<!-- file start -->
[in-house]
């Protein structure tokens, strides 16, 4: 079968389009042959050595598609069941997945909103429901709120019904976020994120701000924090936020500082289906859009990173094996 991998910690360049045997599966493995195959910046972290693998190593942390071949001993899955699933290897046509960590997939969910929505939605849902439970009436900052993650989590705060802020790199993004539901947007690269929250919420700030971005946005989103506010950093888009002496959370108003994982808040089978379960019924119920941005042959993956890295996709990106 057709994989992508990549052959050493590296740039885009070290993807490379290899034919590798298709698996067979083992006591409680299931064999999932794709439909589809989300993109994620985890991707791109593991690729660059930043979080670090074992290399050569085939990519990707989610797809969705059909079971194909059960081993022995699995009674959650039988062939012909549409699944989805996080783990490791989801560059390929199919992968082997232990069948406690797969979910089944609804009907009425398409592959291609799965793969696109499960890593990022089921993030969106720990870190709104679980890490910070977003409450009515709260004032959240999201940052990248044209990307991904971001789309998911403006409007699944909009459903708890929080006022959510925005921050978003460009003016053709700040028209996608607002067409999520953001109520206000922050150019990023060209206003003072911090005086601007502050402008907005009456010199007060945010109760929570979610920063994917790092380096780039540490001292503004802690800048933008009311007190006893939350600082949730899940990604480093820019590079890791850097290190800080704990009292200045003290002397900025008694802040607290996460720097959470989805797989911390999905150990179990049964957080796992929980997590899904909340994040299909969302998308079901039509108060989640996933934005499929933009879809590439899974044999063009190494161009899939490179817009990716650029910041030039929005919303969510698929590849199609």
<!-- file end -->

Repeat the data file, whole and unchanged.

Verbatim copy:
[in-house]
């Protein structure tokens, strides 16, 4: 079968389009042959050595598609069941997945909103429901709120019904976020994120701000924090936020500082289906859009990173094996 991998910690360049045997599966493995195959910046972290693998190593942390071949001993899955699933290897046509960590997939969910929505939605849902439970009436900052993650989590705060802020790199993004539901947007690269929250919420700030971005946005989103506010950093888009002496959370108003994982808040089978379960019924119920941005042959993956890295996709990106 057709994989992508990549052959050493590296740039885009070290993807490379290899034919590798298709698996067979083992006591409680299931064999999932794709439909589809989300993109994620985890991707791109593991690729660059930043979080670090074992290399050569085939990519990707989610797809969705059909079971194909059960081993022995699995009674959650039988062939012909549409699944989805996080783990490791989801560059390929199919992968082997232990069948406690797969979910089944609804009907009425398409592959291609799965793969696109499960890593990022089921993030969106720990870190709104679980890490910070977003409450009515709260004032959240999201940052990248044209990307991904971001789309998911403006409007699944909009459903708890929080006022959510925005921050978003460009003016053709700040028209996608607002067409999520953001109520206000922050150019990023060209206003003072911090005086601007502050402008907005009456010199007060945010109760929570979610920063994917790092380096780039540490001292503004802690800048933008009311007190006893939350600082949730899940990604480093820019590079890791850097290190800080704990009292200045003290002397900025008694802040607290996460720097959470989805797989911390999905150990179990049964957080796992929980997590899904909340994040299909969302998308079901039509108060989640996933934005499929933009879809590439899974044999063009190494161009899939490179817009990716650029910041030039929005919303969510698929590849199609």